Outwardly they, too, have lamps, just as they should; but the lamps are empty—no oil, no wicks. God preserve us from such a state' And these people--who have not experienced a painful rupture--consider themselves to be among the ranks of God-pleasing Christians ! But there's a great difference between them and the first group. Those had and remember the time when they consciously laid upon themselves Christ's blessed yoke, or considered indispensable for themselves that which previously they had maintained through habit; they cannot forget the significance of that time. But the others did not have this experience and don't remember; they simply live as they have been accustomed, by habit. And this might not be so bad; what' s tragic is that they do not go beyond the outward forms of the soul-saving Christian life; they do not go within to see what is in their mind and heart, and they allow all kinds of impurities and dissoluteness to develop there; they stiffen, as it were, on the outside. What is most serious, in considering themselves to be righteous, they place everyone else in the ranks of sinners, especial]y those who do not give due respect to their "holiness." and the consequent suspicion and gossip, liberally strewn by self-adulation, comprise their principal malady. God preserve us from falling into this rut!

      It's good that you find pleasure in staying at home--the more the better. Extenal pleasures, even if they are innocent, rarely lead to any good: rather, they are the first door leading to evil. They weaken the soul. drawing it out of its inner sanctum. After experiencing these pleasures a person is not himself: he's like a broken man. When someone accidentally falls and injures himself, people feel sorry for him; but ,when someone willingly crashes to the ground without taking any precautions and breaks all his bones, no one pities him; on the contrary, everyone scolds him. Why must we bring harm upon ourselves? Eating the apple--so beautiful and delicious--was no great feat. Afterwards, however, the Son of God had to be crucified in order to set things aright.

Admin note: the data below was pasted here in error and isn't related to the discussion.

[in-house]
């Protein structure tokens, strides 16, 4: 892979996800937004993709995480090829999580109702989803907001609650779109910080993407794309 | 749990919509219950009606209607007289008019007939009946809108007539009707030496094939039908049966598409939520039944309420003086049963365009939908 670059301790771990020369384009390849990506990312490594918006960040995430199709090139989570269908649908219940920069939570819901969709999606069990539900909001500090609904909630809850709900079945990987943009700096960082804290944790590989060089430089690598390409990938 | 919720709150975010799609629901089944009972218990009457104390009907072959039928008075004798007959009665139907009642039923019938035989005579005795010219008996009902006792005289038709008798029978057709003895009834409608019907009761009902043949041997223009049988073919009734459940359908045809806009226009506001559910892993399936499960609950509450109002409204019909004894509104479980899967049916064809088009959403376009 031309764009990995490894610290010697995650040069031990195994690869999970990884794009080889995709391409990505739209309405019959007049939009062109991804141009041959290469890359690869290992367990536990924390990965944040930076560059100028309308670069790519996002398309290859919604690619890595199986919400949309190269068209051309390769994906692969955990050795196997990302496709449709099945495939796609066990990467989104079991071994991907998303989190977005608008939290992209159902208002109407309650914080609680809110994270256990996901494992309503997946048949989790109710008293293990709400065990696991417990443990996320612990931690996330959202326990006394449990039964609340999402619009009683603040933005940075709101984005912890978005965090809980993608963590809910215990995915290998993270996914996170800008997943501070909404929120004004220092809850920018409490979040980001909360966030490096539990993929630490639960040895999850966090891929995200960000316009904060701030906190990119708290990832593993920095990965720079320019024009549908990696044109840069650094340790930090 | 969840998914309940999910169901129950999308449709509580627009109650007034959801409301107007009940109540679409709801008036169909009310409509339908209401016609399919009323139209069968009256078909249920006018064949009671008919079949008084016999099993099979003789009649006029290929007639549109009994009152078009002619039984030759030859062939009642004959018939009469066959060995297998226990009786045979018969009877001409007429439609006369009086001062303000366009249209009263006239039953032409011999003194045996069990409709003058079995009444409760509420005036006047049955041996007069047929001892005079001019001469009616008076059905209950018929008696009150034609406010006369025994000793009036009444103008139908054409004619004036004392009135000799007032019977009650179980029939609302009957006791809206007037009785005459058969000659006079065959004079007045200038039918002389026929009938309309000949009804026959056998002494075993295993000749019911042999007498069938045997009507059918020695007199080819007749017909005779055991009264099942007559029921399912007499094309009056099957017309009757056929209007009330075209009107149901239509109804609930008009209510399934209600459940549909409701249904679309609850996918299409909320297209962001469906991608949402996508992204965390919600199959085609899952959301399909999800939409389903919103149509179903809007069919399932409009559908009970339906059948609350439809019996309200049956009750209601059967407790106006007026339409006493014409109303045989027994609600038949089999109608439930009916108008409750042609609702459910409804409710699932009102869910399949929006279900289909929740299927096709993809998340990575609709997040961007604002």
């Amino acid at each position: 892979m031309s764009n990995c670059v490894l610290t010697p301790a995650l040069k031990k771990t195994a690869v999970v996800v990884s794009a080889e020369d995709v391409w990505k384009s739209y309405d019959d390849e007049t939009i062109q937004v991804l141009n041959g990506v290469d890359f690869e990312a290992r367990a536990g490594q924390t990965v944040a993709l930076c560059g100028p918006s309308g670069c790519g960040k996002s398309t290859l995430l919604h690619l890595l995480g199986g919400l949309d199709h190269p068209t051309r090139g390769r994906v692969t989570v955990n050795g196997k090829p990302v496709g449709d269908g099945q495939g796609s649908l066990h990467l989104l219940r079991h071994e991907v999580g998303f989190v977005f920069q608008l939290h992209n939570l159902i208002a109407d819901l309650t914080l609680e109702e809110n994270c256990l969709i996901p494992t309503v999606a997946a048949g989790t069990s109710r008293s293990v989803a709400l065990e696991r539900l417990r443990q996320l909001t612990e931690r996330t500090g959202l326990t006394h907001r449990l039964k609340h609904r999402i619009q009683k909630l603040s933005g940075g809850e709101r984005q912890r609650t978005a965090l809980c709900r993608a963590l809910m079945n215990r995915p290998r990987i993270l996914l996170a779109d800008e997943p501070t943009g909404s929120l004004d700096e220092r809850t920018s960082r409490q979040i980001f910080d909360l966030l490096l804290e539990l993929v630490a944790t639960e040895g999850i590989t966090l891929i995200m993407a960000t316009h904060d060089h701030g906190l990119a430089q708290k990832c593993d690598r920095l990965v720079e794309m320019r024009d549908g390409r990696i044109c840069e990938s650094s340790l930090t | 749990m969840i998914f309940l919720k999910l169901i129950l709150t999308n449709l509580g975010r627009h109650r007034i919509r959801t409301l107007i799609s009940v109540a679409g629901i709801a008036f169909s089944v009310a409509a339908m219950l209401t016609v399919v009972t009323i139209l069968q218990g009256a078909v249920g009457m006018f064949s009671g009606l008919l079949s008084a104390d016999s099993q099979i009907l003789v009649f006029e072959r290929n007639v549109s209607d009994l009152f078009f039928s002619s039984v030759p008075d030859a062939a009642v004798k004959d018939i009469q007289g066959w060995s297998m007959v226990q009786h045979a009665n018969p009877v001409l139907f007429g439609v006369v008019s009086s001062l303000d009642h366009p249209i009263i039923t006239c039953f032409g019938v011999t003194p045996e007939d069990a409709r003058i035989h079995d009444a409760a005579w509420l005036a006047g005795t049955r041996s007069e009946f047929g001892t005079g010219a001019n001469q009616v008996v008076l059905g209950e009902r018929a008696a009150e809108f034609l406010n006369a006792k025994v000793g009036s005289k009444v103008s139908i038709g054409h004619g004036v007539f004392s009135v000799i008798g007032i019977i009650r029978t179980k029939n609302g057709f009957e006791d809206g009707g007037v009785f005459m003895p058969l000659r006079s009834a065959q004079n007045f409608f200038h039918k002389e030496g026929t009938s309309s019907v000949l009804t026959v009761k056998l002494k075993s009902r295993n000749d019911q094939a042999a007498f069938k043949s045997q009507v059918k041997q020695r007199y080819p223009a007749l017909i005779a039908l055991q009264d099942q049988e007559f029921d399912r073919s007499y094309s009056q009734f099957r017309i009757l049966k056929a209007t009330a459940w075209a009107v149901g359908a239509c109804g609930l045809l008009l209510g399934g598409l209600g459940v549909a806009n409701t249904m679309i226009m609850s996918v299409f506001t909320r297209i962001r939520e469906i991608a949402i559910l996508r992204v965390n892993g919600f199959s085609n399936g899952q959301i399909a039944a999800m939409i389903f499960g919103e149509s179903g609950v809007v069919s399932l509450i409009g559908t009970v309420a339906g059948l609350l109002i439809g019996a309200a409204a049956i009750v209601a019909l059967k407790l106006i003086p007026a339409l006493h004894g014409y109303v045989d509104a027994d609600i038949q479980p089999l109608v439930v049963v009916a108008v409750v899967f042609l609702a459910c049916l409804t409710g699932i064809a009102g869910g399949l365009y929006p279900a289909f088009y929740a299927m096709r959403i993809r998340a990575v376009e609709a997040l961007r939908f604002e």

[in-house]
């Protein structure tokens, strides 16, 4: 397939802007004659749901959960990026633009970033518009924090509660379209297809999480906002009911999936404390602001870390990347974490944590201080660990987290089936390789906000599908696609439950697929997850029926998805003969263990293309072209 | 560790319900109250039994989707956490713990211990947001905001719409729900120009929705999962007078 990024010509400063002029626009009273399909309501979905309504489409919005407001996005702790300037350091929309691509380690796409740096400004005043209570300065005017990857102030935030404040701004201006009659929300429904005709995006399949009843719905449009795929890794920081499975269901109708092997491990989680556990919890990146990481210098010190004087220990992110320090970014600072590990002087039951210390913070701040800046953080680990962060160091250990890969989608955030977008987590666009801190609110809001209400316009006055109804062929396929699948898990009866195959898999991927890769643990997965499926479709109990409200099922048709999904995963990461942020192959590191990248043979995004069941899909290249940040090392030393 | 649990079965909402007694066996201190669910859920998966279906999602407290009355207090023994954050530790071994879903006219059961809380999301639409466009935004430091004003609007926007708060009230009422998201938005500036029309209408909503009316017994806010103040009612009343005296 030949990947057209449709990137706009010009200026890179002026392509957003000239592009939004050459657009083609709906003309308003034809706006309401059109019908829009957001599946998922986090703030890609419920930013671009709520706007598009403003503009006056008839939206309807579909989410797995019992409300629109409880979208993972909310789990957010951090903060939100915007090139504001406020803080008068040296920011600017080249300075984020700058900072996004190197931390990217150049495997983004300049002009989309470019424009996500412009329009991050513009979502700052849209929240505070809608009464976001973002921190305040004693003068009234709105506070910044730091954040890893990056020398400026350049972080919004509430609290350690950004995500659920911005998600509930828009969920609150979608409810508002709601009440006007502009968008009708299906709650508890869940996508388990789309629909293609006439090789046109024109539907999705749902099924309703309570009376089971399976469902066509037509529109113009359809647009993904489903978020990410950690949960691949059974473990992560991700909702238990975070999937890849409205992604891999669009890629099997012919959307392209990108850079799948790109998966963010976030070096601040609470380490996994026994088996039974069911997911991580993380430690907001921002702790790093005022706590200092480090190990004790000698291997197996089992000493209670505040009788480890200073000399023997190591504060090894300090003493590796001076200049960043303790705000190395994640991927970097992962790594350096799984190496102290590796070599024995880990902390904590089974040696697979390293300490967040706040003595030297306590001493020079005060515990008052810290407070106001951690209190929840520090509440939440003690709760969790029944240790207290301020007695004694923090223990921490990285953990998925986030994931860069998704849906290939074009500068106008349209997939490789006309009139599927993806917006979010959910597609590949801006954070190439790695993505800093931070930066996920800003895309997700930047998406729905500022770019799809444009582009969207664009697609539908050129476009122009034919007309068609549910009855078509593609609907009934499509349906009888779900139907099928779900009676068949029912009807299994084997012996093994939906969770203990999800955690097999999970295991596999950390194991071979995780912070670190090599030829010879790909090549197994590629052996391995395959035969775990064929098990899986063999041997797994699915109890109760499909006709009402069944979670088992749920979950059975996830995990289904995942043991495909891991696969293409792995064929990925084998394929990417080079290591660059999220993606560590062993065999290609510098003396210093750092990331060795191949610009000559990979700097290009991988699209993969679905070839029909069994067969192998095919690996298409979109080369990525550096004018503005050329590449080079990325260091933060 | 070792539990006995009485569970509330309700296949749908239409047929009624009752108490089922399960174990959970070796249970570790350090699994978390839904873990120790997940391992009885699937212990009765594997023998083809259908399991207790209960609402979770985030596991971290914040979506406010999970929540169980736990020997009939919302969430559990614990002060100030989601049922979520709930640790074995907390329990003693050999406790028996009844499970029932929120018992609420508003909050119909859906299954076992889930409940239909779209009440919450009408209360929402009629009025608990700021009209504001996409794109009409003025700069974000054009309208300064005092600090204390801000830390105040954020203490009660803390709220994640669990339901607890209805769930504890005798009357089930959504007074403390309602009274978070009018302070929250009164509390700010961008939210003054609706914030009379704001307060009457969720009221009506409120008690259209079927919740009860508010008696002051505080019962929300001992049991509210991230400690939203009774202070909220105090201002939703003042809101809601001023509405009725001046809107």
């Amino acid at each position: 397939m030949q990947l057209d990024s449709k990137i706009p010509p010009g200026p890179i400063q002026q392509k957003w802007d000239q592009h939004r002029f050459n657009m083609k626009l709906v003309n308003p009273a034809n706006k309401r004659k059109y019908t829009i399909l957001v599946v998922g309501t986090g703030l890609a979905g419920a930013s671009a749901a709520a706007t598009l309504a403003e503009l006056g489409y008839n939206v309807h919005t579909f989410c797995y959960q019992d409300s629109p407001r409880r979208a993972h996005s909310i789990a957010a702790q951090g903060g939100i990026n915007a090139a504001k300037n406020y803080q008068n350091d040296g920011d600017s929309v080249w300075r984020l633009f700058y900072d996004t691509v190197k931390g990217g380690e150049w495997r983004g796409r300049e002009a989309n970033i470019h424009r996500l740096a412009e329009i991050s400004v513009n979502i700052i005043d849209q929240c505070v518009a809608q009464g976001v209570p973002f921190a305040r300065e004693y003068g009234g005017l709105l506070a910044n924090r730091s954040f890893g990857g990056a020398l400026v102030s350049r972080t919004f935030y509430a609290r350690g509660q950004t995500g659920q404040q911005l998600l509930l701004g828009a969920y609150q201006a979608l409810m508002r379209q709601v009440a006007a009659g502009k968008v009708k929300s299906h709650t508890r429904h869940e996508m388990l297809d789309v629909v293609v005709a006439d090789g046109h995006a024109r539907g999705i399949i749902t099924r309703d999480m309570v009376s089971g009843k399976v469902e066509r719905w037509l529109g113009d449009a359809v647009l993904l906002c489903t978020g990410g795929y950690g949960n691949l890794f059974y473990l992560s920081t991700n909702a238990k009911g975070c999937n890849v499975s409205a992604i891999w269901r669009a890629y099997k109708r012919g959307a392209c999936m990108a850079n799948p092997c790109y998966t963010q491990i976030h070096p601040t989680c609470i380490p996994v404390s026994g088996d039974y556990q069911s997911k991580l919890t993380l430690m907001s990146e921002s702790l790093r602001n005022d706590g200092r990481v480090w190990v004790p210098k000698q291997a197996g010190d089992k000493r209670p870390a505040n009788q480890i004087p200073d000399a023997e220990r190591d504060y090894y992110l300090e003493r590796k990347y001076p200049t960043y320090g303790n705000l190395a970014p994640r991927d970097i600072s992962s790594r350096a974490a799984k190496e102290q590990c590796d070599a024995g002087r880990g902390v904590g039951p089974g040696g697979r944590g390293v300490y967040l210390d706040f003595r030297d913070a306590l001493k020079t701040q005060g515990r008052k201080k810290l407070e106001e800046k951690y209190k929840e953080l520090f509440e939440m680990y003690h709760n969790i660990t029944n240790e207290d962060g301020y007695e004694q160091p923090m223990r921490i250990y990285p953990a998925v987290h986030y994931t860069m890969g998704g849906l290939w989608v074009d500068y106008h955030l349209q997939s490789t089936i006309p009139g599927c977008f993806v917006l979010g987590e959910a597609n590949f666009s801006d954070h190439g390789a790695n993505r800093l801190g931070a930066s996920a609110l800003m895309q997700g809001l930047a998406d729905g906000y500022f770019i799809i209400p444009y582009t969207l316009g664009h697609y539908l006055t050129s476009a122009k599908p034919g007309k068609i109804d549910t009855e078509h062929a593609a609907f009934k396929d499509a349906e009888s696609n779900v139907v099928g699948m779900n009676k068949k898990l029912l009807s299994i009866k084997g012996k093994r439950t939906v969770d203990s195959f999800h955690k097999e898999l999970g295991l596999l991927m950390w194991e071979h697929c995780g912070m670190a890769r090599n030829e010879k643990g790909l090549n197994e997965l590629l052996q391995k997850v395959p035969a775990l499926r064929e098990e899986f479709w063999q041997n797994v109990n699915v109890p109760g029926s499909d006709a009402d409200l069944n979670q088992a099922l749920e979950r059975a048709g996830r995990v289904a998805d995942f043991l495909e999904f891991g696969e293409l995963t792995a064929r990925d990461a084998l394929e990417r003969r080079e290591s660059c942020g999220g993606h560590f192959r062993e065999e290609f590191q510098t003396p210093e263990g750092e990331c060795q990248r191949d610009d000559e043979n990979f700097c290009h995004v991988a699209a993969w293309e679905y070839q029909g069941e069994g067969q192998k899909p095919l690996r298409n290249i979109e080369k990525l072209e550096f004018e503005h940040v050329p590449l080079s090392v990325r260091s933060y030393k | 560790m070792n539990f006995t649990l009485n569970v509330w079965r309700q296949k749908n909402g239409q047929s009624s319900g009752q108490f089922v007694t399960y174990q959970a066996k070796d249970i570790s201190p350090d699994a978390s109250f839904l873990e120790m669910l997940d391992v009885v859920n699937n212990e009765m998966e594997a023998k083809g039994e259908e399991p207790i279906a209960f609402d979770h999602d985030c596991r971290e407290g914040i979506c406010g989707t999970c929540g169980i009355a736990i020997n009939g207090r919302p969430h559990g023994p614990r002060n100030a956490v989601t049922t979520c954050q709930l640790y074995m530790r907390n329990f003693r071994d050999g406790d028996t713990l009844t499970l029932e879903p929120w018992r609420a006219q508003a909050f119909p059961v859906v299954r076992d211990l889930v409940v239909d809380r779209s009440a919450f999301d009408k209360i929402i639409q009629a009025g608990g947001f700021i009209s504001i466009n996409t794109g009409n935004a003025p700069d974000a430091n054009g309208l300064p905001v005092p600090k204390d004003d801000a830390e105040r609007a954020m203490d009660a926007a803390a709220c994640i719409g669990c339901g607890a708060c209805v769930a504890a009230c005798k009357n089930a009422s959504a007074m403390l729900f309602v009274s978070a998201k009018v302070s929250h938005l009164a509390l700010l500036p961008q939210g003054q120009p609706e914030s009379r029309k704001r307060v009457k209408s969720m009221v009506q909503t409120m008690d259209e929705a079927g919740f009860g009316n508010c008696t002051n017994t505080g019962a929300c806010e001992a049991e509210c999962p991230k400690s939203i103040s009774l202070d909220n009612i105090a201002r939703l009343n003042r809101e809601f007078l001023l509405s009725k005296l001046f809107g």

What kind of music are you planning to listen to? For the most part, our musical theatricals are rubbish: they tickle the ear and have nothing to offer. I'm not tying you down, but it'll be a pity if you go; you'll only lose your concentration and feel dispirited. listening to outward [i.e. worldly] music will temporarily spoil your inner music. 'Love not the world, neither the things of the world.' Can you be with the Lord there? Hardly, for what kind of communion will you find there? The world of art is sensual, carnal even. It's difficult to say 'no'. I believe that. But being with the Lord requires self crucifixion that is real. not metaphysical. When is this effected? Be zealous for it, because then your heart will overflow with such consolations as will quench all thirst for any other kind of consolation.

    Glory to God! so you have calmed down. May the Lord help you never to ruin yourself.

    But may God's will be done. The rotten breath of the spirit of flattery, active in the sons of lawlessness, is capable of spoiling the most innocent person.

    Your laziness as far as spiritual pursuits are concerned stems from your being overly involved with your work. Don't get so carried away with it, otherwise your head will grow foggy, and then your heart will suffer the same effect.

(Translated from Pisma o Khristianskoi  Zhizni, Moscow, 1908)